Rum micro-distillery to join King’s Tavern restaurant, gift shop

Published 12:24am Friday, June 14, 2013

NATCHEZ — Natchez’s first rum micro-distillery could soon be coming to downtown.

Local businessman Doug Charboneau and his son Jean Luc are planning to open a rum micro-distillery in the building that formerly housed King’s Tavern bar on Jefferson Street.

The business will be separate from the restaurant and specialty gift shop Charboneau’s wife, Regina, is opening in the former King’s Tavern restaurant location. The gift shop will sell craft liquors, including rum from the distillery.

Doug Charboneau said he plans to appear before the Natchez Planning Commission next week seeking approval for a text amendment to the city’s development code to add micro-distillery and micro-winery to the definition of micro-brewery and allow the businesses in the B-2 and B-4 districts in the city.

Micro-breweries are currently allowed in the city code in the B-3 and both waterfront districts, City Planner Frankie Legaux said. The text amendment would expand the definition of micro-brewery to include distilleries and wineries, Legaux said.

A micro-distillery, also called a craft distillery, produces spirits in relatively small quantities. Charboneau said by industry standards, a distillery is considered a micro-distillery if it produces 40,000 or fewer cases a year.

“We will be doing a lot less than that,” he said. “If we do 3,000 cases a year, we’ll be doing well.”

Charboneau said after meeting with Mayor Butch Brown and Legaux about the potential distillery, Legaux suggested that the city add the micro-distillery to a list of changes to the city code that will be proposed publicly in September or October.

The city is currently in the process of updating its code with consultant Phil Walker of the Walker Collaborative to tailor the code to fit the city’s needs.

Charboneau’s business would be located in the B-2 district.

“But he’s right across the street from a B-3 (business),” Legaux said.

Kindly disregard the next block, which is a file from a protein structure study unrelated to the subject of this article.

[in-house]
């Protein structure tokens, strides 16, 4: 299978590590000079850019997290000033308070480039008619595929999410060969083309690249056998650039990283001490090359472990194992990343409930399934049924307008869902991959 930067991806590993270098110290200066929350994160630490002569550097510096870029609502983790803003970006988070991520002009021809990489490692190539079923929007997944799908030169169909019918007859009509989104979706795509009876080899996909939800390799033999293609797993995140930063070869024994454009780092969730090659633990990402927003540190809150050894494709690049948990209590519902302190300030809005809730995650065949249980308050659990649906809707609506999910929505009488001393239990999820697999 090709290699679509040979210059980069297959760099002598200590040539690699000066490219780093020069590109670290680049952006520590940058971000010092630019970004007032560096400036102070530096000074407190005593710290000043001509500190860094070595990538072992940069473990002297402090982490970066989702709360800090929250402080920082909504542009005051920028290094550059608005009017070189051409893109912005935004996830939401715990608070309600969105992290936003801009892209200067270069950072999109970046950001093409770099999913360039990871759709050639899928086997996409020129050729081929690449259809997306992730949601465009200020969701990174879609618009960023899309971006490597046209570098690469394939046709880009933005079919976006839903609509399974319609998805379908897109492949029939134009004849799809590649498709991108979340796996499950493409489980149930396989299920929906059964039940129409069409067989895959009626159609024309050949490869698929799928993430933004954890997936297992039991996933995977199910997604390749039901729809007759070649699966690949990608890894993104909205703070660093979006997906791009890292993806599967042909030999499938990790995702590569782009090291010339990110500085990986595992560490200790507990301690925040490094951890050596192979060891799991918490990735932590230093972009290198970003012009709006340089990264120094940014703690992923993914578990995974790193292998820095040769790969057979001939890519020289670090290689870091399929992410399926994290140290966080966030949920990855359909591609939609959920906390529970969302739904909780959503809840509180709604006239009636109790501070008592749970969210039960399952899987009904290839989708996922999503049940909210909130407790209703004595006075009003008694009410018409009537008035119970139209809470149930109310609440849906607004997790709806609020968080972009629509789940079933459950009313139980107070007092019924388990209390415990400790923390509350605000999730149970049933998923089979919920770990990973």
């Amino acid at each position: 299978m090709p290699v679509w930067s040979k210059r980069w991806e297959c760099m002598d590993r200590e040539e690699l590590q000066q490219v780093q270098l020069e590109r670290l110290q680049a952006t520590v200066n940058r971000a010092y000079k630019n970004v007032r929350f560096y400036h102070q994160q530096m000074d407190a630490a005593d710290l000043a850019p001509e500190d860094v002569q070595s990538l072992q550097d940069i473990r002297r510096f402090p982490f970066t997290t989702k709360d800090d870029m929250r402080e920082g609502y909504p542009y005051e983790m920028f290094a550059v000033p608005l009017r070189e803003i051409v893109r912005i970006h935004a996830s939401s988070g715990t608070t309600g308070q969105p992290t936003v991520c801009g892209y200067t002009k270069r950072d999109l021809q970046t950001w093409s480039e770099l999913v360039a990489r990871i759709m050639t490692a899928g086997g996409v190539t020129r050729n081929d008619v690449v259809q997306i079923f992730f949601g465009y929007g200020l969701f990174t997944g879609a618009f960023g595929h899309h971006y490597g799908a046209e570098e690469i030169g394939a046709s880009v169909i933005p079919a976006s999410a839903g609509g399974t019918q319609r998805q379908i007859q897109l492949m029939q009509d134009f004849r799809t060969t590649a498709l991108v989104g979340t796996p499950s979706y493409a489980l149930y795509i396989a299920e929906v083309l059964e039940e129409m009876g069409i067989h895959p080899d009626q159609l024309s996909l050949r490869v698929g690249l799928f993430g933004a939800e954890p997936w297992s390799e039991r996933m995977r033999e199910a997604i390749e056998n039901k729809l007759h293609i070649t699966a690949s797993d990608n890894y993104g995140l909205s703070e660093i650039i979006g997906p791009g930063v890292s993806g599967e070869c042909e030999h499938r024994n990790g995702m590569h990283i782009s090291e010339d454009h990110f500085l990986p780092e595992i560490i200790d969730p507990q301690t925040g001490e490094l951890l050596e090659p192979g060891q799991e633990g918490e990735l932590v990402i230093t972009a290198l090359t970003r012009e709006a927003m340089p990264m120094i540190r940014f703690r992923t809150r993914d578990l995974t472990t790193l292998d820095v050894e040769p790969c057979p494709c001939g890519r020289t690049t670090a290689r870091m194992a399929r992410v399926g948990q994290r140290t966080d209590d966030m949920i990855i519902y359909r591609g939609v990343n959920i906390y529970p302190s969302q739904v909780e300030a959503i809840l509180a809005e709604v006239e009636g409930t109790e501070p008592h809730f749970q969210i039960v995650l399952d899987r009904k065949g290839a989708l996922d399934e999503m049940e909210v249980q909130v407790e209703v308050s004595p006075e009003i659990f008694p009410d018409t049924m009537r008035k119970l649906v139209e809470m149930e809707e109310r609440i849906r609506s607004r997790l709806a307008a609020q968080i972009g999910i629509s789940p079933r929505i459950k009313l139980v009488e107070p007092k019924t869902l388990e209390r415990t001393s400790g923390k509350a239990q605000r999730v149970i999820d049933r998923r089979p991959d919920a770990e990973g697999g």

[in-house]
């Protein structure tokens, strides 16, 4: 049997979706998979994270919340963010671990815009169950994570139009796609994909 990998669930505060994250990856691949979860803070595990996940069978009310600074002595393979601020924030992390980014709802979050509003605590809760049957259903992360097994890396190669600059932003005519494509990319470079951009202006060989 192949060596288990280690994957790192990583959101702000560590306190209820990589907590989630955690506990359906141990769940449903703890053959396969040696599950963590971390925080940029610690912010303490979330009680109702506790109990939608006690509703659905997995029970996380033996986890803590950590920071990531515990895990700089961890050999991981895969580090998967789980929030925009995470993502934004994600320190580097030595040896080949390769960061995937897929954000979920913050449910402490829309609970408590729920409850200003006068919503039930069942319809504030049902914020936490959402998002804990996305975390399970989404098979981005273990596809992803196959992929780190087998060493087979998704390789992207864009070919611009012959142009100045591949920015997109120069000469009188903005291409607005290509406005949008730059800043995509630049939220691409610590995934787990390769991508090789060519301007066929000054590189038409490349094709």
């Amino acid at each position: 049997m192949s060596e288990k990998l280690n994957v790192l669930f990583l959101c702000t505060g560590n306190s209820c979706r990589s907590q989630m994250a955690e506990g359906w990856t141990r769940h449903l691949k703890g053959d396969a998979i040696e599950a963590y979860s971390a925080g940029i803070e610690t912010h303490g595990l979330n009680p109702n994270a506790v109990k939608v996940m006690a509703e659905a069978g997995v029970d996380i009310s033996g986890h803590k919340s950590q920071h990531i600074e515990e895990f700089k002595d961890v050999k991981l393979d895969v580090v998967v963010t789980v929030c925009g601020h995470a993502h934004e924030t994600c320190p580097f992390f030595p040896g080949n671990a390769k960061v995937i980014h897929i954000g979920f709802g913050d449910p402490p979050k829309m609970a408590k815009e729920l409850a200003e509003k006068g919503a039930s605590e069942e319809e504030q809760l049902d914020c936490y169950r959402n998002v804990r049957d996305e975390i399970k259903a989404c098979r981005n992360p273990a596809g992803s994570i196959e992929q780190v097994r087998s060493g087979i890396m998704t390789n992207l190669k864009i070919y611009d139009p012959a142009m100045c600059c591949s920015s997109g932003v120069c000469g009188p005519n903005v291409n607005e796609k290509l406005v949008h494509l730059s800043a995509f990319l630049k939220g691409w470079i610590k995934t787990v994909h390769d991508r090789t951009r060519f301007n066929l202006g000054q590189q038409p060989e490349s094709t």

Several areas in downtown are like that, Legaux said, because downtown Natchez has expanded over the years as more businesses have moved in.

“A lot of towns started out with micro-breweries (in their codes) and realized micro-distilleries and micro-wineries are very similar in the way they’re done in that there’s not really an increase in traffic because it doesn’t take that many people to run it,” Legaux said. “And they’re very good for downtown areas.”

Charboneau said he is anxious to get his business going and decided to go ahead and seek approval for the text amendment.

Charboneau said micro-distilleries, micro-breweries and micro-wineries are popping up in downtowns across the country and are part of a growing trend.

Charboneau said his distillery will be very similar to that of Richland Rum, which is an artisan distillery located in historic downtown Richland, Ga.

In addition to producing rum, the micro-distillery will be open for tours when it is not operating, Charboneau said.

A new state law that the governor signed in March allows distilleries to provide visitors 21 and older free samples, Charboneau said. Visitors are limited to four samples of a quarter-ounce each in a 24-hour period.

Charboneau said he has wanted to open a distillery for more than 20 years.

“Ever since we had good rum in the islands and toured (the) Bacardi (factory) in San Juan, (Puerto Rico),” he said.

The micro-distillery will produce white rum in the beginning and age rum in oak barrels to be sold at a later date, Charboneau said.

With Old South Winery in Natchez and the potential micro-distillery in Natchez, Charboneau said the city would only need a micro-brewery to be possibly the only city in the country where visitors could tour all three in one day.

“If we had (a micro-brewery), we would literally be on the map as the only place where you could see all three in a day,” he said.

If the planning commission approves the text amendment, work will begin to gut the building and renovate it to bring the building up to code and current technological standards, Charboneau said.

If everything goes as planned, the micro-distillery  could open in the first quarter of next year, Charboneau said.